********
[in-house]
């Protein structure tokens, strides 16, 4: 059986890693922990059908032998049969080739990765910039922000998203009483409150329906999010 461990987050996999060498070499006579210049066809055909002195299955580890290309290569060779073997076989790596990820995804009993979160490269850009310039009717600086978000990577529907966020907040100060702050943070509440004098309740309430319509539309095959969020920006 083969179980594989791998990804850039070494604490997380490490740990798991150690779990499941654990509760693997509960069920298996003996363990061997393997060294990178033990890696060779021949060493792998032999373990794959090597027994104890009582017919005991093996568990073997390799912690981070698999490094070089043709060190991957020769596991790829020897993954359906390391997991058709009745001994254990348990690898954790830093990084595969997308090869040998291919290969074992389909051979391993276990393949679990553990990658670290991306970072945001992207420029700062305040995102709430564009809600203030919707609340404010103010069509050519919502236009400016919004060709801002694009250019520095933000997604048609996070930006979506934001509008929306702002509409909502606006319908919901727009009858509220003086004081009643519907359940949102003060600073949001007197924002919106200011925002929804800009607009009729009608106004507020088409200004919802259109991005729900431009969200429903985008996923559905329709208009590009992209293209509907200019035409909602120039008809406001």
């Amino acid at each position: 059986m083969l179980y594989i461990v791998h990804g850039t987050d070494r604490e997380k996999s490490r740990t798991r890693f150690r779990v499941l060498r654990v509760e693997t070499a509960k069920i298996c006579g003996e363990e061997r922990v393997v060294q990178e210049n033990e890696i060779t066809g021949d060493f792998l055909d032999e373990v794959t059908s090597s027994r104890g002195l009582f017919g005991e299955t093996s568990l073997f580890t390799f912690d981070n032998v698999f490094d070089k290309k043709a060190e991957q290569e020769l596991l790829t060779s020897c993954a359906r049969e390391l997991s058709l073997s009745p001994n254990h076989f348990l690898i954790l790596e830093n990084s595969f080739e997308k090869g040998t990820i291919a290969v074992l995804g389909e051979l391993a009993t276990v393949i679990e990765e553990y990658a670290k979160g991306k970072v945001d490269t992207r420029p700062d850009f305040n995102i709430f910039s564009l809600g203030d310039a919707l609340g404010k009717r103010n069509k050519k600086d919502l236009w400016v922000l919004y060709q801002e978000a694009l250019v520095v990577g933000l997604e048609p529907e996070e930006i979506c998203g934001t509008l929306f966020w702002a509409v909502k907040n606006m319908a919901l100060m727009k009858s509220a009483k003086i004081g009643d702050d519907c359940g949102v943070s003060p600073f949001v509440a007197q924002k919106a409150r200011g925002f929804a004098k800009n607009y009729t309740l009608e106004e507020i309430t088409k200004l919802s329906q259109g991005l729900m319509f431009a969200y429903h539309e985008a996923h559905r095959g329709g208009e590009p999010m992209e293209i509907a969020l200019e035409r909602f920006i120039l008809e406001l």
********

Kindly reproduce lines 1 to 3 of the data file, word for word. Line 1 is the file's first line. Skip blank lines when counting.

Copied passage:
[in-house]
């Protein structure tokens, strides 16, 4: 059986890693922990059908032998049969080739990765910039922000998203009483409150329906999010 461990987050996999060498070499006579210049066809055909002195299955580890290309290569060779073997076989790596990820995804009993979160490269850009310039009717600086978000990577529907966020907040100060702050943070509440004098309740309430319509539309095959969020920006 083969179980594989791998990804850039070494604490997380490490740990798991150690779990499941654990509760693997509960069920298996003996363990061997393997060294990178033990890696060779021949060493792998032999373990794959090597027994104890009582017919005991093996568990073997390799912690981070698999490094070089043709060190991957020769596991790829020897993954359906390391997991058709009745001994254990348990690898954790830093990084595969997308090869040998291919290969074992389909051979391993276990393949679990553990990658670290991306970072945001992207420029700062305040995102709430564009809600203030919707609340404010103010069509050519919502236009400016919004060709801002694009250019520095933000997604048609996070930006979506934001509008929306702002509409909502606006319908919901727009009858509220003086004081009643519907359940949102003060600073949001007197924002919106200011925002929804800009607009009729009608106004507020088409200004919802259109991005729900431009969200429903985008996923559905329709208009590009992209293209509907200019035409909602120039008809406001």
């Amino acid at each position: 059986m083969l179980y594989i461990v791998h990804g850039t987050d070494r604490e997380k996999s490490r740990t798991r890693f150690r779990v499941l060498r654990v509760e693997t070499a509960k069920i298996c006579g003996e363990e061997r922990v393997v060294q990178e210049n033990e890696i060779t066809g021949d060493f792998l055909d032999e373990v794959t059908s090597s027994r104890g002195l009582f017919g005991e299955t093996s568990l073997f580890t390799f912690d981070n032998v698999f490094d070089k290309k043709a060190e991957q290569e020769l596991l790829t060779s020897c993954a359906r049969e390391l997991s058709l073997s009745p001994n254990h076989f348990l690898i954790l790596e830093n990084s595969f080739e997308k090869g040998t990820i291919a290969v074992l995804g389909e051979l391993a009993t276990v393949i679990e990765e553990y990658a670290k979160g991306k970072v945001d490269t992207r420029p700062d850009f305040n995102i709430f910039s564009l809600g203030d310039a919707l609340g404010k009717r103010n069509k050519k600086d919502l236009w400016v922000l919004y060709q801002e978000a694009l250019v520095v990577g933000l997604e048609p529907e996070e930006i979506c998203g934001t509008l929306f966020w702002a509409v909502k907040n606006m319908a919901l100060m727009k009858s509220a009483k003086i004081g009643d702050d519907c359940g949102v943070s003060p600073f949001v509440a007197q924002k919106a409150r200011g925002f929804a004098k800009n607009y009729t309740l009608e106004e507020i309430t088409k200004l919802s329906q259109g991005l729900m319509f431009a969200y429903h539309e985008a996923h559905r095959g329709g208009e590009p999010m992209e293209i509907a969020l200019e035409r909602f920006i120039l008809e406001l």